Before I get too far into my recap of my evening I want to just lay out the rules I set out for myself and what I’m doing. If you’re looking for a review or a blow by blow breakdown of the acts you’re not going to get that here. My hope is to lay out a quick biography of the acts that I see followed by a brief feeling of the night as well as some of the themes touched on. Give you a little taste for the type of energy and laughs to expect and hopefully entice you out to see some of these acts yourself either at the festival or around town if you have a chance.
The weather was confusing today, it was hot and cold intermittently with heavy pregnant clouds hanging over the city threatening rain. Despite all this I was excited, this is like a Comedy Birthday for me (especially since on many years it ends around or on my birthday) and I was starting the festival by seeing Courtney Gilmour, an act I had seen as an opening act last year and I was really excited to see her headline.
It may be a bit late but the wait is worth it, welcome to the first episode of The Comedy Album Book Club recorded in our new studio. I was lucky enough to have the pleasure of sitting with SiriusXM Top Comic finalist Chanty Marostica, comedian Kat Letwin and playwright and performer Adam Bailey. We dug into the album Jesus Is Magic by Sarah Silverman. It was a lively and fun discussion where we touched on Star Trek: Voyager, Drake, the 90s and drill down on growing as a comic.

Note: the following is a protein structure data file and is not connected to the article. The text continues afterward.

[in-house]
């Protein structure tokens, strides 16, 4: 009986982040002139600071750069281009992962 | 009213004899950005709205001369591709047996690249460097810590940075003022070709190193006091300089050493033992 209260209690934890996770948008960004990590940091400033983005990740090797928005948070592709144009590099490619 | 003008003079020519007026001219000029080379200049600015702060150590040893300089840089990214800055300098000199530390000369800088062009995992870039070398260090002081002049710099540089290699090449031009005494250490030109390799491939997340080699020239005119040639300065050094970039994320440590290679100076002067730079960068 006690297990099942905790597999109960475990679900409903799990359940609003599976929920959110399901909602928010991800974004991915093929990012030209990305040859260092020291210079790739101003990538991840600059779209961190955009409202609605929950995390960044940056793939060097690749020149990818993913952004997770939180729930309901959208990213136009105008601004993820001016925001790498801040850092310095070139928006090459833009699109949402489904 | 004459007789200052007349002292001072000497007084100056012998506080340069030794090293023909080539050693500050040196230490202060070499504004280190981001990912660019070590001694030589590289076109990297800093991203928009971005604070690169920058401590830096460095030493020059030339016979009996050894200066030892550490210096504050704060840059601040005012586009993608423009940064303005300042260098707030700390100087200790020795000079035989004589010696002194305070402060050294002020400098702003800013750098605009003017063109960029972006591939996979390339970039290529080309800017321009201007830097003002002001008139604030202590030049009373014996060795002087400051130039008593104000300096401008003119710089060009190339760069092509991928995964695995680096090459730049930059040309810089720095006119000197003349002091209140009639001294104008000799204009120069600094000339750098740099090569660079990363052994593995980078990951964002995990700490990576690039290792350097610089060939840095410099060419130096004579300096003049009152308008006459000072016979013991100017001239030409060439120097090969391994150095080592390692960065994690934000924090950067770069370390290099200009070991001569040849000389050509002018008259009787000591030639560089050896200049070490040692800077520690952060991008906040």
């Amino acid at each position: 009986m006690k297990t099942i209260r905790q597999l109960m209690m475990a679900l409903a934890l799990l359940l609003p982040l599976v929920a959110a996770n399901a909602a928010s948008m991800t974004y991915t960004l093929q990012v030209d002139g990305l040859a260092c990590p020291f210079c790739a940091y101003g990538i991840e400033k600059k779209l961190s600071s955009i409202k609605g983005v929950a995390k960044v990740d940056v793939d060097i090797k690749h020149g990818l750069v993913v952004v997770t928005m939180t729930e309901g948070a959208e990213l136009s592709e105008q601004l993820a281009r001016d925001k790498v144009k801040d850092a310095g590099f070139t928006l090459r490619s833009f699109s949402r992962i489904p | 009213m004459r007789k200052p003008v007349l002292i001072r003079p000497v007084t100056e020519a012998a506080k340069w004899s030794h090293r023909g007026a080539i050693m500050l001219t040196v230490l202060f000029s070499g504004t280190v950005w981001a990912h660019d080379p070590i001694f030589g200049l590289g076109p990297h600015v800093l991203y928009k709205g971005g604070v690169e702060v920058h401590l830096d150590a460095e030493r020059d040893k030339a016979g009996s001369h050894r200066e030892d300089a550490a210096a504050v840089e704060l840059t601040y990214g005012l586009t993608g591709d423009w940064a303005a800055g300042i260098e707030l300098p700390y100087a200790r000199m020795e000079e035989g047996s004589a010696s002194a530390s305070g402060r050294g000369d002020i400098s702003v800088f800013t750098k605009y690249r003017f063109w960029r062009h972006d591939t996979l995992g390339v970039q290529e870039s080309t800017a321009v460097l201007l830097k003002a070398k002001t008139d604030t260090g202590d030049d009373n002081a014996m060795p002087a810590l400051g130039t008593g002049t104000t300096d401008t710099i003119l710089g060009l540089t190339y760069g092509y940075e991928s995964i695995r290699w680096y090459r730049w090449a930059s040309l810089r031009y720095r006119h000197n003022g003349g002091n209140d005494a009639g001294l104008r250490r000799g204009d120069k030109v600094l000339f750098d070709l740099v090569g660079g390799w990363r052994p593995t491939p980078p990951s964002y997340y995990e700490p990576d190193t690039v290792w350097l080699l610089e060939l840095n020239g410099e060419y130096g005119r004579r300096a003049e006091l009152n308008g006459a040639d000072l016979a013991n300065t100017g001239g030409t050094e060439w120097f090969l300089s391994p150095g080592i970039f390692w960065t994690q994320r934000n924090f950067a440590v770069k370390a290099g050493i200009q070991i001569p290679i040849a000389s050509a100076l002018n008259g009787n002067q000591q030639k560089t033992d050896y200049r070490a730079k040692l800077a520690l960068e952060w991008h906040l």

10 Must Brings 3 Maybe Brings and 1 Leave At Home items for your JFL42 Experience (aka building your own Go For Laughs Bag)
Going to a festival is a different beast from going to a regular show, every festival is different and JFL42 is no different. Now, going to JFL42 isn’t like going to Burning Man or Coachella. There’s no need to worry about packing up your fun fur covered automobile with your giant pagan goat mask collection (one for each day of the week) or fretting over which bikini to bedeck in glitter and colour coordinate with your furry boots and glow sticks but there are some practical concerns for the enthusiastic festival goer.
After four years of going to the festival I’ve perfected my personal go bag for attending the festival. Today I’m going to walk you through 10 must haves, three maybe brings and one leave at home item to bring along with you.